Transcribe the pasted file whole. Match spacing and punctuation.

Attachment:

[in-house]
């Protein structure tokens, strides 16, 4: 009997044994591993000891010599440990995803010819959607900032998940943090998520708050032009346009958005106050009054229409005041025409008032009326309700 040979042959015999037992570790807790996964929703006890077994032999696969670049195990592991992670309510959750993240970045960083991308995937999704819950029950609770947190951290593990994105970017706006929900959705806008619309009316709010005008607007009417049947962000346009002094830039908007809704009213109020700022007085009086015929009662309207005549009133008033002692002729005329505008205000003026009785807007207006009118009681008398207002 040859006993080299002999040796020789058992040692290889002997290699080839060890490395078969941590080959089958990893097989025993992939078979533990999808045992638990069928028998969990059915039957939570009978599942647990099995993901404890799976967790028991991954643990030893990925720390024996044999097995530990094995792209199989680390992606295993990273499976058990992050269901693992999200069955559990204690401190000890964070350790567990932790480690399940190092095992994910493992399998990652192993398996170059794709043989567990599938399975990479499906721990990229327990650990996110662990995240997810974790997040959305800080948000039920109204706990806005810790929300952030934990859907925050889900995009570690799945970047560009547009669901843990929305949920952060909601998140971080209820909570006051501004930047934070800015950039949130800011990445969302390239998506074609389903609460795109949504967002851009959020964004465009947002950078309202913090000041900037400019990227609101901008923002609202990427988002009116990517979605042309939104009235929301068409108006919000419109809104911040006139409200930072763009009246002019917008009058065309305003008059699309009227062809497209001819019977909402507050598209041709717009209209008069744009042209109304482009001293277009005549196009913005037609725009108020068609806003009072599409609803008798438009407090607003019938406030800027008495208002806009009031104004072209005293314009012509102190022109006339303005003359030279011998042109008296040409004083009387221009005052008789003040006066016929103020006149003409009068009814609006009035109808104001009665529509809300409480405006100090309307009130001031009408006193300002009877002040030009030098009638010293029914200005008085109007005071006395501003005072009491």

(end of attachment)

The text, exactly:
[in-house]
């Protein structure tokens, strides 16, 4: 009997044994591993000891010599440990995803010819959607900032998940943090998520708050032009346009958005106050009054229409005041025409008032009326309700 040979042959015999037992570790807790996964929703006890077994032999696969670049195990592991992670309510959750993240970045960083991308995937999704819950029950609770947190951290593990994105970017706006929900959705806008619309009316709010005008607007009417049947962000346009002094830039908007809704009213109020700022007085009086015929009662309207005549009133008033002692002729005329505008205000003026009785807007207006009118009681008398207002 040859006993080299002999040796020789058992040692290889002997290699080839060890490395078969941590080959089958990893097989025993992939078979533990999808045992638990069928028998969990059915039957939570009978599942647990099995993901404890799976967790028991991954643990030893990925720390024996044999097995530990094995792209199989680390992606295993990273499976058990992050269901693992999200069955559990204690401190000890964070350790567990932790480690399940190092095992994910493992399998990652192993398996170059794709043989567990599938399975990479499906721990990229327990650990996110662990995240997810974790997040959305800080948000039920109204706990806005810790929300952030934990859907925050889900995009570690799945970047560009547009669901843990929305949920952060909601998140971080209820909570006051501004930047934070800015950039949130800011990445969302390239998506074609389903609460795109949504967002851009959020964004465009947002950078309202913090000041900037400019990227609101901008923002609202990427988002009116990517979605042309939104009235929301068409108006919000419109809104911040006139409200930072763009009246002019917008009058065309305003008059699309009227062809497209001819019977909402507050598209041709717009209209008069744009042209109304482009001293277009005549196009913005037609725009108020068609806003009072599409609803008798438009407090607003019938406030800027008495208002806009009031104004072209005293314009012509102190022109006339303005003359030279011998042109008296040409004083009387221009005052008789003040006066016929103020006149003409009068009814609006009035109808104001009665529509809300409480405006100090309307009130001031009408006193300002009877002040030009030098009638010293029914200005008085109007005071006395501003005072009491």